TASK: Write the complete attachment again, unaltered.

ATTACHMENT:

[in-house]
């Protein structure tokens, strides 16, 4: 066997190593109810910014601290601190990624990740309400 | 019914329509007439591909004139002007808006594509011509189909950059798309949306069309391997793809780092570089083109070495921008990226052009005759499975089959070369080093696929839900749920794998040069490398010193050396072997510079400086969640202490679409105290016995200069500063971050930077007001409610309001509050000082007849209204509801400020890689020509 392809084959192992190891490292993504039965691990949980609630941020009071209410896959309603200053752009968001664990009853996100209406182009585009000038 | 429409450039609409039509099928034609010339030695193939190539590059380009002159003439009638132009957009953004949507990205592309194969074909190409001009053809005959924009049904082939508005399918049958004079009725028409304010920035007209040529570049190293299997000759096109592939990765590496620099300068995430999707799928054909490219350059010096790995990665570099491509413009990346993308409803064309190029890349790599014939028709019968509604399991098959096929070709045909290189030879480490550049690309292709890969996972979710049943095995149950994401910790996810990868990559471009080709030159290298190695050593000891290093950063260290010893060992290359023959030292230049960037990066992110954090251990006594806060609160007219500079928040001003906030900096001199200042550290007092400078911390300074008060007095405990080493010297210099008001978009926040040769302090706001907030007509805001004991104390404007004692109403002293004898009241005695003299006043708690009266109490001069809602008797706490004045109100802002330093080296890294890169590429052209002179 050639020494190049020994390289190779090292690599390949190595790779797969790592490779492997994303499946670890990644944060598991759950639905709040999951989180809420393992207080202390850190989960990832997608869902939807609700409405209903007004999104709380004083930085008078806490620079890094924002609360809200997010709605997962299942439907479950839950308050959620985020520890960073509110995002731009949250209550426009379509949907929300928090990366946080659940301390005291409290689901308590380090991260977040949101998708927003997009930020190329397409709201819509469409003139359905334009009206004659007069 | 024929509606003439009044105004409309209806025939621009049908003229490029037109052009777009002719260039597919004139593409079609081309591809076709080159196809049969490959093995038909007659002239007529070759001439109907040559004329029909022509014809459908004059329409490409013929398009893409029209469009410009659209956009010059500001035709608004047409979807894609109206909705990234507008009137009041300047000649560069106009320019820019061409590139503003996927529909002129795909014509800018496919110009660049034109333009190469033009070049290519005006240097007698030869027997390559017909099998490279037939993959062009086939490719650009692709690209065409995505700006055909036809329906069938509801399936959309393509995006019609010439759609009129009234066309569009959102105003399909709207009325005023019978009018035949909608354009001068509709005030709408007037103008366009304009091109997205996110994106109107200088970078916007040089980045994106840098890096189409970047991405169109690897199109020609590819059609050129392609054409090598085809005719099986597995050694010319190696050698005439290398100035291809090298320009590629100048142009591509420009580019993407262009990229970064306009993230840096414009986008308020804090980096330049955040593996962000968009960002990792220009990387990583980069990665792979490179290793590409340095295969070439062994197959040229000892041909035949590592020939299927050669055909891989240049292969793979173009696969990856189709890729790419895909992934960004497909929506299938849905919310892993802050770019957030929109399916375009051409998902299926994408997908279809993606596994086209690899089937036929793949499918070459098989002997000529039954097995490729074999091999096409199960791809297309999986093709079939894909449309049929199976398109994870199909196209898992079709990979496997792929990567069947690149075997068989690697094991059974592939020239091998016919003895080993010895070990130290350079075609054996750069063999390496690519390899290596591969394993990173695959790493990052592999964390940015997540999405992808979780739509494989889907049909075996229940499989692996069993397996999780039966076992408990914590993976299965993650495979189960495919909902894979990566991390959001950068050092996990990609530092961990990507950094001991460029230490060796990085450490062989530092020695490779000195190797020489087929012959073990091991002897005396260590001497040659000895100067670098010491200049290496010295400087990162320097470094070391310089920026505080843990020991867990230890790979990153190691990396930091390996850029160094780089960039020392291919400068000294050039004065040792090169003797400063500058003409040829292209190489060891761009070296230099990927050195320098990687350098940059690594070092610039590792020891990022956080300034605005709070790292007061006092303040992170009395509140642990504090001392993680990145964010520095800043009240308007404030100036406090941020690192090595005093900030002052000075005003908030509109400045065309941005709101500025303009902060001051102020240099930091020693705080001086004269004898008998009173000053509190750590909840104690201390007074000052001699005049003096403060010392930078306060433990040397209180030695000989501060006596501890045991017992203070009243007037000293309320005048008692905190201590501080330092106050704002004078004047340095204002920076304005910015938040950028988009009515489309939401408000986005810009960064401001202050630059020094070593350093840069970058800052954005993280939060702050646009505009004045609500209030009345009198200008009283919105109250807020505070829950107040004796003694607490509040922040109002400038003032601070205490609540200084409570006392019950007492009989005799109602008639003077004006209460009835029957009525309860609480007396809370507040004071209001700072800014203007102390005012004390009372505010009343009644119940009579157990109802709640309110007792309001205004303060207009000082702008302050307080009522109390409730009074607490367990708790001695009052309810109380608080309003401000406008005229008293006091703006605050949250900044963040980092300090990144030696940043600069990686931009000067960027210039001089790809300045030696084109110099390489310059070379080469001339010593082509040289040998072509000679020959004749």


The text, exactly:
[in-house]
């Protein structure tokens, strides 16, 4: 066997190593109810910014601290601190990624990740309400 | 019914329509007439591909004139002007808006594509011509189909950059798309949306069309391997793809780092570089083109070495921008990226052009005759499975089959070369080093696929839900749920794998040069490398010193050396072997510079400086969640202490679409105290016995200069500063971050930077007001409610309001509050000082007849209204509801400020890689020509 392809084959192992190891490292993504039965691990949980609630941020009071209410896959309603200053752009968001664990009853996100209406182009585009000038 | 429409450039609409039509099928034609010339030695193939190539590059380009002159003439009638132009957009953004949507990205592309194969074909190409001009053809005959924009049904082939508005399918049958004079009725028409304010920035007209040529570049190293299997000759096109592939990765590496620099300068995430999707799928054909490219350059010096790995990665570099491509413009990346993308409803064309190029890349790599014939028709019968509604399991098959096929070709045909290189030879480490550049690309292709890969996972979710049943095995149950994401910790996810990868990559471009080709030159290298190695050593000891290093950063260290010893060992290359023959030292230049960037990066992110954090251990006594806060609160007219500079928040001003906030900096001199200042550290007092400078911390300074008060007095405990080493010297210099008001978009926040040769302090706001907030007509805001004991104390404007004692109403002293004898009241005695003299006043708690009266109490001069809602008797706490004045109100802002330093080296890294890169590429052209002179 050639020494190049020994390289190779090292690599390949190595790779797969790592490779492997994303499946670890990644944060598991759950639905709040999951989180809420393992207080202390850190989960990832997608869902939807609700409405209903007004999104709380004083930085008078806490620079890094924002609360809200997010709605997962299942439907479950839950308050959620985020520890960073509110995002731009949250209550426009379509949907929300928090990366946080659940301390005291409290689901308590380090991260977040949101998708927003997009930020190329397409709201819509469409003139359905334009009206004659007069 | 024929509606003439009044105004409309209806025939621009049908003229490029037109052009777009002719260039597919004139593409079609081309591809076709080159196809049969490959093995038909007659002239007529070759001439109907040559004329029909022509014809459908004059329409490409013929398009893409029209469009410009659209956009010059500001035709608004047409979807894609109206909705990234507008009137009041300047000649560069106009320019820019061409590139503003996927529909002129795909014509800018496919110009660049034109333009190469033009070049290519005006240097007698030869027997390559017909099998490279037939993959062009086939490719650009692709690209065409995505700006055909036809329906069938509801399936959309393509995006019609010439759609009129009234066309569009959102105003399909709207009325005023019978009018035949909608354009001068509709005030709408007037103008366009304009091109997205996110994106109107200088970078916007040089980045994106840098890096189409970047991405169109690897199109020609590819059609050129392609054409090598085809005719099986597995050694010319190696050698005439290398100035291809090298320009590629100048142009591509420009580019993407262009990229970064306009993230840096414009986008308020804090980096330049955040593996962000968009960002990792220009990387990583980069990665792979490179290793590409340095295969070439062994197959040229000892041909035949590592020939299927050669055909891989240049292969793979173009696969990856189709890729790419895909992934960004497909929506299938849905919310892993802050770019957030929109399916375009051409998902299926994408997908279809993606596994086209690899089937036929793949499918070459098989002997000529039954097995490729074999091999096409199960791809297309999986093709079939894909449309049929199976398109994870199909196209898992079709990979496997792929990567069947690149075997068989690697094991059974592939020239091998016919003895080993010895070990130290350079075609054996750069063999390496690519390899290596591969394993990173695959790493990052592999964390940015997540999405992808979780739509494989889907049909075996229940499989692996069993397996999780039966076992408990914590993976299965993650495979189960495919909902894979990566991390959001950068050092996990990609530092961990990507950094001991460029230490060796990085450490062989530092020695490779000195190797020489087929012959073990091991002897005396260590001497040659000895100067670098010491200049290496010295400087990162320097470094070391310089920026505080843990020991867990230890790979990153190691990396930091390996850029160094780089960039020392291919400068000294050039004065040792090169003797400063500058003409040829292209190489060891761009070296230099990927050195320098990687350098940059690594070092610039590792020891990022956080300034605005709070790292007061006092303040992170009395509140642990504090001392993680990145964010520095800043009240308007404030100036406090941020690192090595005093900030002052000075005003908030509109400045065309941005709101500025303009902060001051102020240099930091020693705080001086004269004898008998009173000053509190750590909840104690201390007074000052001699005049003096403060010392930078306060433990040397209180030695000989501060006596501890045991017992203070009243007037000293309320005048008692905190201590501080330092106050704002004078004047340095204002920076304005910015938040950028988009009515489309939401408000986005810009960064401001202050630059020094070593350093840069970058800052954005993280939060702050646009505009004045609500209030009345009198200008009283919105109250807020505070829950107040004796003694607490509040922040109002400038003032601070205490609540200084409570006392019950007492009989005799109602008639003077004006209460009835029957009525309860609480007396809370507040004071209001700072800014203007102390005012004390009372505010009343009644119940009579157990109802709640309110007792309001205004303060207009000082702008302050307080009522109390409730009074607490367990708790001695009052309810109380608080309003401000406008005229008293006091703006605050949250900044963040980092300090990144030696940043600069990686931009000067960027210039001089790809300045030696084109110099390489310059070379080469001339010593082509040289040998072509000679020959004749």